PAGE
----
As I've done every day since I moved to Oxford, yesterday morning I walked my dog, bagged and disposed of his poop, then stopped at the newsagent's to buy a paper.
When I got home, I sat on the couch and started to read it (the newspaper, not the dog). Suddenly, I was overcome by a wave of shame, as I heard the catcalls of smartypants media bloggers:
"Oh. My. God. You're reading a newspaper? That's dead trees, ya know? And, how quaint. You're on a couch! You're sitting on something analog! I bet you're 'drinking coffee' from a 'mug' too! Luddite! I'm suspended in mid-air, sucking argon through a carbon-fiber ventilator while downloading Slashdot directly to my hippocampus! And I'm Twittering."
My vision was the result of the kerfuffle over a recent posting by the Poynter Institute's Roy Peter Clark, in which he suggested that it's the duty of every journalist to buy the newspaper. I don't know Roy Peter Clark, and I'm naturally suspicious of anyone whose moniker consists of three first names, but I'm amazed at the abuse that's being heaped on the guy.
An "Internet troll" says one Steve Yelvington, who opines: "There's nothing wrong with paper. It's your journalism that isn't relevant." Jokes Mark Potts: "Wait, I've Got Another Idea--Let's Have a Bake Sale!" "Wrong-headed" says my friend Craig Stoltz, who recommends journalists steal papers from street boxes to "help destroy the hulking structure" that stands in the way of our bright digital future. Cynthia Brumfield writes "Paper is an inefficient method of delivery and has been supplanted by virtually costless digital distribution." (Guess what: No it isn't and no it hasn't.)
I've been reading these bloggers for a while so I'm accustomed to the spittle-flinging glee they exhibit every time newspapers make a "mistake." The weirdest thing is the bitter tinge to these comments. There's a creepy sort of Oedipal thing going on. They really seem to hate newspapers and the people who create them. Dude, I want to ask, what did a newspaper ever do to you? Beat you up and take your lunch money? Turn you down for a date to the prom?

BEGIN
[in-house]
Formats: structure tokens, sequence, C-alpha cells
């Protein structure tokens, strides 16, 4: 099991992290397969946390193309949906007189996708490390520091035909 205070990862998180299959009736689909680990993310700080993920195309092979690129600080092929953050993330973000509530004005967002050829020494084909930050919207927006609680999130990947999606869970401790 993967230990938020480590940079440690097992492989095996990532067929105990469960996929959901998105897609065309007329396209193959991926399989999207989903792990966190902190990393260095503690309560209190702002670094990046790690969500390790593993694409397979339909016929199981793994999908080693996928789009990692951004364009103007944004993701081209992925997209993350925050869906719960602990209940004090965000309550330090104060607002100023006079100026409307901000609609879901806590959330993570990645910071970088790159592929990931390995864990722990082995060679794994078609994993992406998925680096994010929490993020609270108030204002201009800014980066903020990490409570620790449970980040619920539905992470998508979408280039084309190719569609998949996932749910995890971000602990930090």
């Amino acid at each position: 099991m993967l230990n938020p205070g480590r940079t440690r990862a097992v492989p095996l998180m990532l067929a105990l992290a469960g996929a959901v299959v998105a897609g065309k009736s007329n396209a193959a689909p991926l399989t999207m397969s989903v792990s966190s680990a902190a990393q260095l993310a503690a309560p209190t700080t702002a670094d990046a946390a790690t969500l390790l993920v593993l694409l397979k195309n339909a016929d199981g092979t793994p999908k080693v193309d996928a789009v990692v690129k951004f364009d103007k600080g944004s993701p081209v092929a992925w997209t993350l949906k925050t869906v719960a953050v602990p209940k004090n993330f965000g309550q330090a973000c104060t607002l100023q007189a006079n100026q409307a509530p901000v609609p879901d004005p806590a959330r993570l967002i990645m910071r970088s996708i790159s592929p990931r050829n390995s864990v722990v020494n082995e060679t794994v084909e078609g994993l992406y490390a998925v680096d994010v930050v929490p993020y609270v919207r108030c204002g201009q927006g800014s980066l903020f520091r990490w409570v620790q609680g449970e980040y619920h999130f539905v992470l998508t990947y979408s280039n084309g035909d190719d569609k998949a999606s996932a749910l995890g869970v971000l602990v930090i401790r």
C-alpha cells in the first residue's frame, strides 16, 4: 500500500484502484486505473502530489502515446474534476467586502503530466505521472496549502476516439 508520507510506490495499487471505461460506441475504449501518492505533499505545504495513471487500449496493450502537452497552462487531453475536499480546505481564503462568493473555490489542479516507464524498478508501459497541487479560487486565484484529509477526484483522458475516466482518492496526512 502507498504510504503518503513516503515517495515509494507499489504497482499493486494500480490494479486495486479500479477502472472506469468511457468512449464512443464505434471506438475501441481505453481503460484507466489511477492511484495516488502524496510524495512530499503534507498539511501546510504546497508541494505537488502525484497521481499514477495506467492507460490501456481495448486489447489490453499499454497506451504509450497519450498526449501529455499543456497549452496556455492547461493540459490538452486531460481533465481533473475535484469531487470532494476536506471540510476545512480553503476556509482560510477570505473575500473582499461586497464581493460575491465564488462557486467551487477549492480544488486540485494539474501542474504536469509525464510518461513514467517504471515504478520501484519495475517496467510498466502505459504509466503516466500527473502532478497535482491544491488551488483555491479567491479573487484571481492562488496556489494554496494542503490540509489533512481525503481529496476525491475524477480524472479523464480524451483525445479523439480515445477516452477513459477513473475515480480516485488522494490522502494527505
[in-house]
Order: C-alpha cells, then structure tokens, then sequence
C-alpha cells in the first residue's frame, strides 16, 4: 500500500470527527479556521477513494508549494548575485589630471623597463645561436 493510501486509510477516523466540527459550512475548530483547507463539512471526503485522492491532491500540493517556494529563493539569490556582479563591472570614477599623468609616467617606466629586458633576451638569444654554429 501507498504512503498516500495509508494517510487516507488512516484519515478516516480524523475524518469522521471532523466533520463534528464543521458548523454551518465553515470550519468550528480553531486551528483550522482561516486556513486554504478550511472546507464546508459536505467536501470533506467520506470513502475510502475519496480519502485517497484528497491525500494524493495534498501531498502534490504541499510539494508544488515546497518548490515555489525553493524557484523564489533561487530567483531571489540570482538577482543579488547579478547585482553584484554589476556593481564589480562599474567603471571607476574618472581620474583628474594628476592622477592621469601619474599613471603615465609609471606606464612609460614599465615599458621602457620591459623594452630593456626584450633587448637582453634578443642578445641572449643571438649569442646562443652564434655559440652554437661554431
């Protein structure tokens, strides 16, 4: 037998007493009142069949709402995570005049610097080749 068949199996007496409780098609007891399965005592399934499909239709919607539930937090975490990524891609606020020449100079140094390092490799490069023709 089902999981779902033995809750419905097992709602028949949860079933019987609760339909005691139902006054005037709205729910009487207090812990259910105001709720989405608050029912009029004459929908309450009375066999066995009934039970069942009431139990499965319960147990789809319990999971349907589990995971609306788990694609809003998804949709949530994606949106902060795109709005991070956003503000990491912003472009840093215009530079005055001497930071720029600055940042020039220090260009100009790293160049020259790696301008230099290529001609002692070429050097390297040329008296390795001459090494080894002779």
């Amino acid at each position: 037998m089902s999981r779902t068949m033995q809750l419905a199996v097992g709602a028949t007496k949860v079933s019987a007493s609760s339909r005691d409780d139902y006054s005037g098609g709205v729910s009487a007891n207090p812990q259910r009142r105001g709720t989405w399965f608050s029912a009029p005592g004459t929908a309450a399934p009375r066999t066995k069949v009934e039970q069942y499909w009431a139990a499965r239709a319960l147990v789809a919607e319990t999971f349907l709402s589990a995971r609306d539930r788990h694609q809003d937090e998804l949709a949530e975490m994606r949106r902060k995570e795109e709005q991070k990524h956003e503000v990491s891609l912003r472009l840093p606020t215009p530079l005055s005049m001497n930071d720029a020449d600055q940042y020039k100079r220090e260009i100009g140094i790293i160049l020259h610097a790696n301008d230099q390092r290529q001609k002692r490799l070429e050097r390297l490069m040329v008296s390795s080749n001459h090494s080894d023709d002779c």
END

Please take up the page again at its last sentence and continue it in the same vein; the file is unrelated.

Here's the reason I think journalists should subscribe to a newspaper: not to "save" the industry or as some noble gesture. If you work at a newspaper you should subscribe to it because it's your god-damned product. If you seriously think it's doomed--if you think spending 35 cents a day contributes to some mass hysteria that afflicts only newspaper publishers, or "enables" editors the way a slice of rum cake enables Owen Wilson--then quit.
If you're embarrassed that your product is produced the same way as the Gutenberg Bible, then go start your Backfence.com. Go see if hyperlocalnewswithintherangeofmyvision.com or you-be-the-editor.net are hiring. (Go work at the Gap, even. But the minute you start mouthing off about how bricks-and-mortar retail is stoopid I hope you'll have the decency to give your notice there, too.)
Yes I understand that newspapers are in the information business, not the tree-recycling business. I know that circulation is down everywhere. I agree that the World Wide Web might just catch on. But do these hyperventilating bloggers seriously believe that simply because the perfect social media/web cam/citizen journalism/FaceBook-compatible widget hasn't been introduced all editors and publishers are just sitting on their asses waiting to turn off the lights?
No one knows what's going to happen in the future, not even people who know the difference beween RSS and CSS. Actually, I do know what will happen in the future: Tomorrow morning I'm going to walk my dog and buy a newspaper. And I'm not going to feel guilty about it.